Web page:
One thing we know about the last Great Depression is that it unleashed some of the most awful political ideas ever known to man. Economic dislocation and crisis often have that effect: provoking and liberating that which is most base and wicked in the politics of man. Here, for instance, we have a comment on the faithlessness set loose upon the world in the 1930s, | Read More »
THROWBACK: On patriotism and democracy
In one of Redstate’s previous iterations, several years back, some of us maintained a running debate on the meaning of patriotism. The old archive site does not lend itself to facile searching, so I fear that much of what follows will be both repetitive and inadequate; but this was always (for me at least) a fruitful conversation, despite its many difficulties and frustrations, and I | Read More »
Morbid optimism, from the banks to the streets
Out amongst the usual street theater that follows a meeting of world economic powers like that held last week in London, the observer will behold a good sample of debased political idiom. The banners read like cant on stilts: “Abolish money” and “One currency, one government, one world” and “The government lies” and “Democracy is an illusion” and — my favorite — “No borders anywhere.” | Read More »
G. K. Chesterton, demonstrating his genius at the art of paradox, once referred to optimism as “morbid.” Since the moment I read that (it appears in the second chapter of The Everlasting Man, I have felt in my bones that it is true, and have accordingly nurtured a healthy repugnance for the braggarts of optimism. But as with many paradoxes, it is difficult to explain | Read More »
A proposal and a footnote.
The almost singular driving purpose of our American economic policy should be* to encourage productive capital to move here. (Not high finance engineering, but actual means of production, to use the old terminology.) In fine, the driving purpose of our policy should be Hamiltonian through and through — the difference being that while he had to build a base of productive capital all we have | Read More »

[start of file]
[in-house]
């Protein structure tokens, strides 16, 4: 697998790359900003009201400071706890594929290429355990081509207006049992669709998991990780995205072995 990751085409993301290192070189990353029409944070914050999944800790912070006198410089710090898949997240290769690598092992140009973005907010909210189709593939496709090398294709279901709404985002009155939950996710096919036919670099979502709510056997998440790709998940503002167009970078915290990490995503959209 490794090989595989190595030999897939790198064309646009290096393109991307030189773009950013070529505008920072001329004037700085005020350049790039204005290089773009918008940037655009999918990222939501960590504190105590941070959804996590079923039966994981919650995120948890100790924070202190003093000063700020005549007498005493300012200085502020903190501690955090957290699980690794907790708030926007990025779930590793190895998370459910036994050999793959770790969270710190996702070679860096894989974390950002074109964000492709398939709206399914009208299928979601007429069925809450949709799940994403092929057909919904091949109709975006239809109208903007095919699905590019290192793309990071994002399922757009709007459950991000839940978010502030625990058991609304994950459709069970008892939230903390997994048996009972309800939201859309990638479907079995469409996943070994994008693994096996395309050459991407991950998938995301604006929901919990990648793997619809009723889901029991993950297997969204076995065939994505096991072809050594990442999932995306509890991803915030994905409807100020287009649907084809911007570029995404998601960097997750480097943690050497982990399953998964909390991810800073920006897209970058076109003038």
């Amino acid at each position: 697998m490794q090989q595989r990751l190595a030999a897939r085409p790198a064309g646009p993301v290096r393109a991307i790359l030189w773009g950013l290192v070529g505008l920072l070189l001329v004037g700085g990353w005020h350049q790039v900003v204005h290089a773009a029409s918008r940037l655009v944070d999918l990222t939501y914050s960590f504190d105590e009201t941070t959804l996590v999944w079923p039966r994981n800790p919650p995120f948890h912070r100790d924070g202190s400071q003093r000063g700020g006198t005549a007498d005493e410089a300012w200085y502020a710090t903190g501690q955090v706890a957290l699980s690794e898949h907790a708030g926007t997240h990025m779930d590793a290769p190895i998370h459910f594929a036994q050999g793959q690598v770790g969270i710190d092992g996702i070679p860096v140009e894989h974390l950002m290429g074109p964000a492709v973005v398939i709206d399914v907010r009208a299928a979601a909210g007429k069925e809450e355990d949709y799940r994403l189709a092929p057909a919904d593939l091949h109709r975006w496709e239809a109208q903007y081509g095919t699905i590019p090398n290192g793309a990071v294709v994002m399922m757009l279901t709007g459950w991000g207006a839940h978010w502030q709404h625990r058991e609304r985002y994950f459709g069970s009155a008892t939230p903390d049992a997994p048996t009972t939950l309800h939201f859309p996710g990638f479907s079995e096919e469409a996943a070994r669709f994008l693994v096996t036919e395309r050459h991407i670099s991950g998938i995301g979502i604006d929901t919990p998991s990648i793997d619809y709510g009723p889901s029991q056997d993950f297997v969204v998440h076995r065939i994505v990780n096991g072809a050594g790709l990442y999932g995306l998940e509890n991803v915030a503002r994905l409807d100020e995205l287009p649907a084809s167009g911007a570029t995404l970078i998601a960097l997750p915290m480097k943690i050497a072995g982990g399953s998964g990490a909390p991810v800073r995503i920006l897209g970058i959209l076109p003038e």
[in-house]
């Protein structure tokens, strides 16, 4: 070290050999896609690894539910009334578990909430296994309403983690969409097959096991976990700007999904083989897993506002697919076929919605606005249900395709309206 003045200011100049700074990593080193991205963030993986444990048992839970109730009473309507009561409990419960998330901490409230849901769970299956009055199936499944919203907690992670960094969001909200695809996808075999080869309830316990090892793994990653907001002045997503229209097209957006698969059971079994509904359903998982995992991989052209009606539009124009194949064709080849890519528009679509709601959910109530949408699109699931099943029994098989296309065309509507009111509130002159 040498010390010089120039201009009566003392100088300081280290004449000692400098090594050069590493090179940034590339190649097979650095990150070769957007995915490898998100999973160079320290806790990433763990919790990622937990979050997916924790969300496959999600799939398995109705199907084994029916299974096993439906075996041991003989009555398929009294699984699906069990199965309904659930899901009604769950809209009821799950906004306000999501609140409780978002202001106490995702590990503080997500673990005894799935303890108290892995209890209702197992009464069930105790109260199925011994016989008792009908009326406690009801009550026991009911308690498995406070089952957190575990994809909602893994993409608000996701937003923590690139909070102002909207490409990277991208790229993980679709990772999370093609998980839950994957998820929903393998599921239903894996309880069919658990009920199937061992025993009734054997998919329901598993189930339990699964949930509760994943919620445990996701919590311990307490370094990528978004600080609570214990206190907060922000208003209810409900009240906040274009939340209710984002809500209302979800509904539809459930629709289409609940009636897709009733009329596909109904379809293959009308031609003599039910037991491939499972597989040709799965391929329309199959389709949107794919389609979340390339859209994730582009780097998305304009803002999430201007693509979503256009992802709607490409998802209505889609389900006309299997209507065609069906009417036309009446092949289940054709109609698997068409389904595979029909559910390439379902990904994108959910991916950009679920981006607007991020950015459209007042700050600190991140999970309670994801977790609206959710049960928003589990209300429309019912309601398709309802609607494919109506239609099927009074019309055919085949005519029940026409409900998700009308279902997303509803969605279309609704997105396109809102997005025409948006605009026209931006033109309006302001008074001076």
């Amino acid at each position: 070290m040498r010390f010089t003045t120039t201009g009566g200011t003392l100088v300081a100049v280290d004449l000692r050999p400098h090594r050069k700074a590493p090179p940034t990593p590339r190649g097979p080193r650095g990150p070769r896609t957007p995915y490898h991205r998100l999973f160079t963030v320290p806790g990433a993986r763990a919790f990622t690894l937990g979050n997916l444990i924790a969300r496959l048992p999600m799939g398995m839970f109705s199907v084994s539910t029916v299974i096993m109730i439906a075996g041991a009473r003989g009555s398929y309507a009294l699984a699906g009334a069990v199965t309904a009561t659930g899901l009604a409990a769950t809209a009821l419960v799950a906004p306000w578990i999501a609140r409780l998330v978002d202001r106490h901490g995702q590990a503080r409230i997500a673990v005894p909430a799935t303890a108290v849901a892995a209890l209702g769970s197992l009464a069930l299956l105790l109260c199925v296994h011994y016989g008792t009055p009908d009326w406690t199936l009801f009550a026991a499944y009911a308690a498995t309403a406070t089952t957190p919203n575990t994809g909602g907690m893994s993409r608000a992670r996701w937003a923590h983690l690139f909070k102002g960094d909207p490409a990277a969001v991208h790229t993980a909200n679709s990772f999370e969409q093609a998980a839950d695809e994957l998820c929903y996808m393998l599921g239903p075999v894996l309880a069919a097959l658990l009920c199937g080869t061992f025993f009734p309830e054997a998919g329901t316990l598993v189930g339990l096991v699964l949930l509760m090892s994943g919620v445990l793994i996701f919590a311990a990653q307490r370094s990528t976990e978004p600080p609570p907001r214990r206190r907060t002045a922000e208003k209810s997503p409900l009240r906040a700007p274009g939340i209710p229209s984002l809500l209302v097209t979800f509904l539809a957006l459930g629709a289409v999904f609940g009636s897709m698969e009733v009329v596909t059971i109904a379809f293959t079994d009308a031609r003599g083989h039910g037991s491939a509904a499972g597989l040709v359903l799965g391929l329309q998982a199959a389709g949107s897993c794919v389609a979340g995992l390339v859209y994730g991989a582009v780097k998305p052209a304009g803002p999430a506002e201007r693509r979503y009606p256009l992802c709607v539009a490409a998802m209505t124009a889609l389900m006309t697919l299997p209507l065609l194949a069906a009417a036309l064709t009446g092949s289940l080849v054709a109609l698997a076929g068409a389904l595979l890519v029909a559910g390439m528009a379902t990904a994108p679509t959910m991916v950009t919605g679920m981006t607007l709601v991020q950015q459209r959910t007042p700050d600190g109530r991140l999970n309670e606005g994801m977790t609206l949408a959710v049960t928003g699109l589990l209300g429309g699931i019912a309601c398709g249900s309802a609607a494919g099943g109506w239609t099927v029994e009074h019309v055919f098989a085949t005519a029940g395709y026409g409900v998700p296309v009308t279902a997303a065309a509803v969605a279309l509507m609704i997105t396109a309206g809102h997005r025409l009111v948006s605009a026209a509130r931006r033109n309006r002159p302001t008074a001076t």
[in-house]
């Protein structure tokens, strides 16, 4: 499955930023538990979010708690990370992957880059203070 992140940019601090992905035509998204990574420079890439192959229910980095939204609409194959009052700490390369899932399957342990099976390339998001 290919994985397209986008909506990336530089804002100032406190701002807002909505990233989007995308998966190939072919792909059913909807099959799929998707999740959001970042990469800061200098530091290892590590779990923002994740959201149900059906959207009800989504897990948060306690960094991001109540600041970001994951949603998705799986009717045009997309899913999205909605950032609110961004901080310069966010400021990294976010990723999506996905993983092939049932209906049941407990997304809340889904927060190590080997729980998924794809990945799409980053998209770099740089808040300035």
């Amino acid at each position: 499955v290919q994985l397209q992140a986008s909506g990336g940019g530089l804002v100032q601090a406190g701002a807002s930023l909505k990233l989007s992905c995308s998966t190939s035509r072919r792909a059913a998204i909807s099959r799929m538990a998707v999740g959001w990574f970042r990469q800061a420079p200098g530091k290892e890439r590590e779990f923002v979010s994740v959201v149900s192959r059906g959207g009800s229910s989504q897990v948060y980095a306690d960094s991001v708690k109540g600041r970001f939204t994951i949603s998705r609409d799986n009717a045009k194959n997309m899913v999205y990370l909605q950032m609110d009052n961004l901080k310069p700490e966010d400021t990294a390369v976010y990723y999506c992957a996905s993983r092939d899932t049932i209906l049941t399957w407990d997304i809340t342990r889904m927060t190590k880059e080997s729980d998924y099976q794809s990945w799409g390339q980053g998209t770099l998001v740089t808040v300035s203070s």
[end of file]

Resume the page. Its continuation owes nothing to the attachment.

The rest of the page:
Remember your wits
I have heard and read a lot of panic and resignation out there. On the edges of it are despair. Hedge fund operators talk of the new economy of canned food and ammunition, and buying farmland in Canada. Normal family men evidence a peculiar despondency, retreating from the world. What is this? Today is the last day to capitulate to despair. Today is the last | Read More »
The Libertarian Variation
Anyone familiar with the lineaments of the debate over same sex marriage will have encountered what we might call the Libertarian Variation. This is the view that all the commotion surrounding this dispute could be avoided if only we could persuade the state to have done with marriage altogether, leaving it a strictly private affair. Most commonly the it will be advanced with a kind | Read More »
Virginity for sale.
A woman with a peculiarly mercenary streak is auctioning off her virginity for a considerable sum of money: $3.7 million, according to this Telegraph report. It’s one way to beat the recession, I suppose. The idea of enterprising degradation came to her, it is further reported, because her sister was able to pay for “her own degree after working as a prostitute for three weeks.” | Read More »
Seeing double when drunk on Liberalism.
Damon Linker thinks there were (I almost said are) two Fr. Richard John Neuhauses. The good one and the bad one. Very generously, Linker writes that “I’m not mistaken, the first, more thoughtful Neuhaus has reasserted himself in the past two years.” What a relief that is. But what did that other one do? What are the second Neuhaus’s crimes? Well, he encouraged “the American | Read More »